Aron Burton

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Aron Burton
Born(1938-06-15)June 15, 1938
Senatobia, Mississippi, United States
DiedFebruary 29, 2016(2016-02-29) (aged 77)
Chicago, Illinois, United States
GenresChicago blues, electric blues[1]
Occupation(s)Singer, bass guitarist, songwriter
InstrumentsVocals, bass guitar
Years activeLate 1950s–2015
LabelsEarwig, Delmark, Schubert

Aron Burton (June 15, 1938 – February 29, 2016) was an American electric and Chicago blues singer, bass guitarist and songwriter. In a long career as a sideman he played with Freddie King, Albert Collins and Junior Wells and released a number of solo albums, including Good Blues to You (Delmark Records, 1999).[1] His recorded work was nominated four times for a Blues Music Award in the category Blues Instrumentalist—Bass.[2]

Biography[edit]

Burton was born in Senatobia, Mississippi.[1] He sang in several local churches and with his cousin founded a singing group, the Victory Travelers. Burton relocated to Chicago, Illinois, in 1955. His musical career commenced the following year, when he played the bass accompanying Freddie King.[3] King purchased Burton's first bass guitar.[1]

Burton served in the United States Army between 1961 and 1965. Upon discharge he found employment playing with Baby Huey & the Babysitters, Junior Wells (with whom Burton toured between 1969 and 1972)[2] and Fenton Robinson. He contributed to recording sessions with George "Wild Child" Butler, Jackie Ross and Carey Bell (Heartaches and Pain, 1977).[1][4] He also recorded a solo single, "Garbage Man", released by Cleartone Records.[1]

In 1978, Burton joined his brother, Larry, in Albert Collins's backing band, the Icebreakers, and performed on Collins's Grammy Award–nominated album Ice Pickin'.[2] He also toured with Collins before leaving his ensemble in the early 1980s.[1] In the meantime, he worked as a horticulturist for twenty years in Garfield Park Conservatory, under the auspices of the Chicago Park District.[2] He found further work playing with James Cotton, Johnny Littlejohn and Fenton Robinson (again), before relocating to Europe for a time in the late 1980s. While there, Burton recorded Usual Dangerous Guy, with piano accompaniment by Champion Jack Dupree.[1]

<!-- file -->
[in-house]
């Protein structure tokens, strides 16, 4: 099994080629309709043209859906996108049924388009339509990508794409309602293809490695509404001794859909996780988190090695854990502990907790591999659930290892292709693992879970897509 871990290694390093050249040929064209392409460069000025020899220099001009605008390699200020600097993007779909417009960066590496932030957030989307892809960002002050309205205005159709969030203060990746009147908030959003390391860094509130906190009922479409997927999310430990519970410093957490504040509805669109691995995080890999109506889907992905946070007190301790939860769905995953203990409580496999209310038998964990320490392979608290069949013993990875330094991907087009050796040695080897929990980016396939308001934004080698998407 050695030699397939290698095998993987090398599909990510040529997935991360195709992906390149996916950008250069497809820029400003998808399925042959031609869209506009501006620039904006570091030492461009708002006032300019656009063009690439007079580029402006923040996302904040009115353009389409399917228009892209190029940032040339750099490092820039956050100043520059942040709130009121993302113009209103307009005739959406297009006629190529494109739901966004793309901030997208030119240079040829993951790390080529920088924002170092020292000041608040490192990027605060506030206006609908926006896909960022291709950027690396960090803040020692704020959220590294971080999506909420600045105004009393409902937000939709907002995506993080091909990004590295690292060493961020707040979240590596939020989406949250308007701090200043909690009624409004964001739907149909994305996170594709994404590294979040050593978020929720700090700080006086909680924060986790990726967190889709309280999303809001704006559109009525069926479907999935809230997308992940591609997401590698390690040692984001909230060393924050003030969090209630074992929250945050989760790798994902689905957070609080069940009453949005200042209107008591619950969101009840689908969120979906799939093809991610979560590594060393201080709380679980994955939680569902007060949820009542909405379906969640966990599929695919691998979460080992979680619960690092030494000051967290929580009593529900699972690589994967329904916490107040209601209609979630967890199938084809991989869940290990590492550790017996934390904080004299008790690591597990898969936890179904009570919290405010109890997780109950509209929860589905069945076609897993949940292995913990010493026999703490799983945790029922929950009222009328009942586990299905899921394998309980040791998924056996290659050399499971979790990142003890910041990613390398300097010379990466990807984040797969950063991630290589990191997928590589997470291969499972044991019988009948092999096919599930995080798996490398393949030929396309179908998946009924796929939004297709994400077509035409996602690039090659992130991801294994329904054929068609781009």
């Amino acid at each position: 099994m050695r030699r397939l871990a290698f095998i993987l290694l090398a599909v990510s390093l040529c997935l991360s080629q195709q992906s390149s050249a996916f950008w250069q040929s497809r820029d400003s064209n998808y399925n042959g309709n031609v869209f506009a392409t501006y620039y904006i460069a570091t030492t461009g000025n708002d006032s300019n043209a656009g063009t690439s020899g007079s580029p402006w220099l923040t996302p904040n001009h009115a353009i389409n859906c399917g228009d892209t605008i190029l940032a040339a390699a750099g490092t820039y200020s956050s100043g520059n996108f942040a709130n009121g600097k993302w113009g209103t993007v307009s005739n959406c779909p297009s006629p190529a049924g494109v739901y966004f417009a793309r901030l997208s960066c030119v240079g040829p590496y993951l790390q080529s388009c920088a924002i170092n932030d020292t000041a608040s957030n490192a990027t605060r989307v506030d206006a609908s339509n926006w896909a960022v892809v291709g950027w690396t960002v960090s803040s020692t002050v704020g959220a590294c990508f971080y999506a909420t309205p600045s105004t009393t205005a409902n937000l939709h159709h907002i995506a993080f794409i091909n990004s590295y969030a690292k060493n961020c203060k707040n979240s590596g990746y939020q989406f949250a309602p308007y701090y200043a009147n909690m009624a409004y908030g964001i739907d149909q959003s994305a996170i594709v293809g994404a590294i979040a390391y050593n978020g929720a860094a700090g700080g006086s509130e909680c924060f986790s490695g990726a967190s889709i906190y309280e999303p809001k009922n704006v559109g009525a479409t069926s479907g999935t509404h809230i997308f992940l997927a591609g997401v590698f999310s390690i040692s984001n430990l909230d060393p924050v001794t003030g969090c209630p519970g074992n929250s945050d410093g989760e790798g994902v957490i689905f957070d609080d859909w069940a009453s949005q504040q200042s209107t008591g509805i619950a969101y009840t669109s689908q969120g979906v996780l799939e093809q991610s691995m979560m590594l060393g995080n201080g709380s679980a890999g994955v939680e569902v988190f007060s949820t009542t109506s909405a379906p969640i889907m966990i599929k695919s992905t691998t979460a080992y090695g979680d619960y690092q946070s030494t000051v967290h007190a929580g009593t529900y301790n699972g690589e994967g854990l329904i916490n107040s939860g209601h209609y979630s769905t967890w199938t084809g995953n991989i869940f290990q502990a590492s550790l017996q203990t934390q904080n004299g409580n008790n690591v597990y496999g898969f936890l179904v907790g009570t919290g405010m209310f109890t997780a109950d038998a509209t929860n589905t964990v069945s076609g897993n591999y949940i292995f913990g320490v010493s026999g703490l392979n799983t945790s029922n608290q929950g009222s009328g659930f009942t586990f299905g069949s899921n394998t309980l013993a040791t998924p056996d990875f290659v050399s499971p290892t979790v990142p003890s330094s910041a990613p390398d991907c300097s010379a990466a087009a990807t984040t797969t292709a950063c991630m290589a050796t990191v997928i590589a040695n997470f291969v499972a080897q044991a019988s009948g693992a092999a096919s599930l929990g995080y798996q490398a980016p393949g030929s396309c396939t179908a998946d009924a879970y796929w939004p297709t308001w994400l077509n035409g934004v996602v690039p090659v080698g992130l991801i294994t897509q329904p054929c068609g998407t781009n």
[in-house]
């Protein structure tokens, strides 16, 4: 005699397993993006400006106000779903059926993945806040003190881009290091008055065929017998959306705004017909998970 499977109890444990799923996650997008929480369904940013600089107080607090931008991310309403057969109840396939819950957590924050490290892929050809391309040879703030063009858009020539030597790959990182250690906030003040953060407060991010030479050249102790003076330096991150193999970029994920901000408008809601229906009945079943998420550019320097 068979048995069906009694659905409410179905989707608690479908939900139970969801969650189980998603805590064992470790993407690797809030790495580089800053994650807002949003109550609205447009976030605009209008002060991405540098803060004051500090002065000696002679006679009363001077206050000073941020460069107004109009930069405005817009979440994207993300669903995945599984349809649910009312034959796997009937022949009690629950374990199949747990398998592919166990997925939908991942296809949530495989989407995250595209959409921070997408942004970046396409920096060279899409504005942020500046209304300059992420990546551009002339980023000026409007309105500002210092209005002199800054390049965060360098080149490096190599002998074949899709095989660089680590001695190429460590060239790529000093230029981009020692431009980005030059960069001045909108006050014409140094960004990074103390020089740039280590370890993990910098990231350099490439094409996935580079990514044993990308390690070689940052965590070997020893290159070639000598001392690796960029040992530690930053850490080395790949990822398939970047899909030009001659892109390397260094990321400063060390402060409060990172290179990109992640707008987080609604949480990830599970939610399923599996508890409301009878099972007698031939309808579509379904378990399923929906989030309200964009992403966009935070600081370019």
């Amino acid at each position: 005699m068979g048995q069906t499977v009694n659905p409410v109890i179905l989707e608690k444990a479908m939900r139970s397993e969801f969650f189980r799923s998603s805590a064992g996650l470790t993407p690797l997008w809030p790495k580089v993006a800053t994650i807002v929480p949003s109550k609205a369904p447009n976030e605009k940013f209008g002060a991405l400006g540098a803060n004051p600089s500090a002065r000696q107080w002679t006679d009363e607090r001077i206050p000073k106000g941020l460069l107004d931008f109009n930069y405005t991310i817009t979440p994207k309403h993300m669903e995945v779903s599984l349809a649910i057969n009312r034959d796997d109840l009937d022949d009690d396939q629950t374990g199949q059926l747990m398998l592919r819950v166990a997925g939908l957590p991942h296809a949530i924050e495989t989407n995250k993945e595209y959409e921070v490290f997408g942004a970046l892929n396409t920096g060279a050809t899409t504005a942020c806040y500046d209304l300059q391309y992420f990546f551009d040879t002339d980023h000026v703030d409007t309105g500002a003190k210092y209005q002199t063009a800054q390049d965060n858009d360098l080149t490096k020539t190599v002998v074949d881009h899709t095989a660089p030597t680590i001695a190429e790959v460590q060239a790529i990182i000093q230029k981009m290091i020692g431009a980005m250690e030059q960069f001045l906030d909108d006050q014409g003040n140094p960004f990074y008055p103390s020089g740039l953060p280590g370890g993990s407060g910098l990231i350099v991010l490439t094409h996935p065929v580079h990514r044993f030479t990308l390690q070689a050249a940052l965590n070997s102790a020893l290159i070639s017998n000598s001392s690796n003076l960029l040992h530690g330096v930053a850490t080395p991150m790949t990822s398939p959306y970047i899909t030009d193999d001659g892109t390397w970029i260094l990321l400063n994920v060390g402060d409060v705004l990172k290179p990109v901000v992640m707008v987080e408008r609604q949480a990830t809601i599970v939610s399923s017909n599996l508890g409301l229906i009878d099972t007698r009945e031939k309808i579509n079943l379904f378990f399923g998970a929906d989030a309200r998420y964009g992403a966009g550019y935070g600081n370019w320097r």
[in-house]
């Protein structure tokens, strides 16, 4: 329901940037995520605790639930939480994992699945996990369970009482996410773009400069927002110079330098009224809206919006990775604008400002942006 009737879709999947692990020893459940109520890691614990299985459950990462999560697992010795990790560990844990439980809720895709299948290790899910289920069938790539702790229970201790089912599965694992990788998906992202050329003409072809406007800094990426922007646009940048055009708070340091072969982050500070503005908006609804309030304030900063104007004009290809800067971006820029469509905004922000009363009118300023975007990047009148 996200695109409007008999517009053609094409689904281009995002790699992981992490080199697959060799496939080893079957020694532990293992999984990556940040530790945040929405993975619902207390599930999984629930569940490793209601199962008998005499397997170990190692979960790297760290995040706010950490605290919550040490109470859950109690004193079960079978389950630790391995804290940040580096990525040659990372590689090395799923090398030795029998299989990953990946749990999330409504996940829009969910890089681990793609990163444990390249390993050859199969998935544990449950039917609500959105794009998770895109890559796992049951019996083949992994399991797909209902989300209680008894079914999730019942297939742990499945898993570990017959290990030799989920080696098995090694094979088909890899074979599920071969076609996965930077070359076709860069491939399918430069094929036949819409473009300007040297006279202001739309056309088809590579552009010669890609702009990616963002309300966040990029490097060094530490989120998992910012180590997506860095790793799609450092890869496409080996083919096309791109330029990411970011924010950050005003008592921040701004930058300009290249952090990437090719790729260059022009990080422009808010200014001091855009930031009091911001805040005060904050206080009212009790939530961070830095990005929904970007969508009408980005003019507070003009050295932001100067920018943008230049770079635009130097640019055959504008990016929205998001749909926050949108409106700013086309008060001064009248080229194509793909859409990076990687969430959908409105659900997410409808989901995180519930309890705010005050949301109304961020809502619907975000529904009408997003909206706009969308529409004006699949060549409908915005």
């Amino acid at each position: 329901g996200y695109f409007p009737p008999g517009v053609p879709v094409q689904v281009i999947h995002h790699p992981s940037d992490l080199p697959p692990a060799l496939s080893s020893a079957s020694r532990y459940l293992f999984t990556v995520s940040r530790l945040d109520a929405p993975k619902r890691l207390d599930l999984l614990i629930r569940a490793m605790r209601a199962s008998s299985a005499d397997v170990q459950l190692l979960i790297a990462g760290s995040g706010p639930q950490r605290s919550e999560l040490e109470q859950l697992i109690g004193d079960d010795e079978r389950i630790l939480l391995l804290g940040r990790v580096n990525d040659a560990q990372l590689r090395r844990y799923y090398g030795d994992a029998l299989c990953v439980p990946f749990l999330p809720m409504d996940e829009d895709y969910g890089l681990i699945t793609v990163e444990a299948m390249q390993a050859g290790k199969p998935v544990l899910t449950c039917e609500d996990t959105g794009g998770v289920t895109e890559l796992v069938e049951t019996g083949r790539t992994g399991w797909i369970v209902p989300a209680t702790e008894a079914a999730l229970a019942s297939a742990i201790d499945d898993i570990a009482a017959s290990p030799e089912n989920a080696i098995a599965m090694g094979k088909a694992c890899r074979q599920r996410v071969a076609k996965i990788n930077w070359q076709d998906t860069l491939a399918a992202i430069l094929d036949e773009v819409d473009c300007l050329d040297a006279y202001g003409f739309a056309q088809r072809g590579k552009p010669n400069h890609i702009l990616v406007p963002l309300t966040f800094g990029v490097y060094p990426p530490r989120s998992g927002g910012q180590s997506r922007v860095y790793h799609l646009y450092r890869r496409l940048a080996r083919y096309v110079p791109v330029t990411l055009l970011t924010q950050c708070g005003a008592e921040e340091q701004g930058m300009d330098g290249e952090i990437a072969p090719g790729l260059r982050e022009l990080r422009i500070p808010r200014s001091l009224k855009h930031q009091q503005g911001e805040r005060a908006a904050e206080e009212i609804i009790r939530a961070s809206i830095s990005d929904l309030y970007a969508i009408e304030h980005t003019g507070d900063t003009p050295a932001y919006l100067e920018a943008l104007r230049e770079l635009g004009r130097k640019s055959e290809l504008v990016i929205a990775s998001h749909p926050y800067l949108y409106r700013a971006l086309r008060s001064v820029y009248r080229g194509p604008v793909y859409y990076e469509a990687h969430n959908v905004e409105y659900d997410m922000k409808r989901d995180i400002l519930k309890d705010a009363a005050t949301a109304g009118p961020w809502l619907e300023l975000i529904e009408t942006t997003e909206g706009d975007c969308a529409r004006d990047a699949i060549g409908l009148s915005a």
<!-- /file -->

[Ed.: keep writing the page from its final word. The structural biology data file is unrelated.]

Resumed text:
By the early 1990s, Burton had returned to Chicago. Earwig Records issued the compilation album Past, Present, & Future (1993), a collection of recordings made between 1986 and 1993, in Europe and the United States, which established him as a frontman rather than a supporting musician.[1] He appeared at the Chicago Blues Festival in 1994, where he was joined on stage by Liz Mandeville.[5] She also sang on a couple of tracks of Burton's live album, Aron Burton Live (1996), recorded at Buddy Guy's club, Legends. The following year, Burton and his brother played at the Chicago Blues Festival.[4] This led to the album Good Blues to You, released by Delmark Records in 1999.[1]

Burton co-wrote a song recorded by Too Slim and the Taildraggers on the 2000 album King Size Troublemakers.[6]

Aron Burton died in Chicago on February 29, 2016, of heart disease and diabetes.[7]

Discography[edit]

Albums[edit]

Year Title Record label
1993 Past, Present, & Future Earwig Records
1996 Aron Burton Live Earwig Records
1999 Good Blues to You Delmark Records
2001 The Cologne Sessions Schubert Records

[8]

Selected work with other musicians[edit]

See also[edit]

References[edit]

  1. ^ a b c d e f g h i j Dahl, Bill. "Aron Burton". Allmusic.com. Retrieved October 31, 2011.
  2. ^ a b c d Hanson, Karen (2007). Today's Chicago Blues. Chicago: Lake Claremont Press. p. 106. ISBN 978-1-893121-19-5.
  3. ^ "Aron Burton". Earwigmusic.com. Retrieved October 31, 2011.
  4. ^ a b "Aron Burton". Centerstagechicago.com. Retrieved October 31, 2011.
  5. ^ Hanson, Karen (2007). Today's Chicago Blues. Chicago: Lake Claremont Press. p. 158. ISBN 978-1-893121-19-5.
  6. ^ a b "Aron Burton: Credits". Allmusic.com. Retrieved October 31, 2011.
  7. ^ "Obituaries". Mydigitalpublication.com. Retrieved 7 December 2017.
  8. ^ "Aron Burton: Discography". AllMusic.com. 1938-06-15. Retrieved 2015-10-02.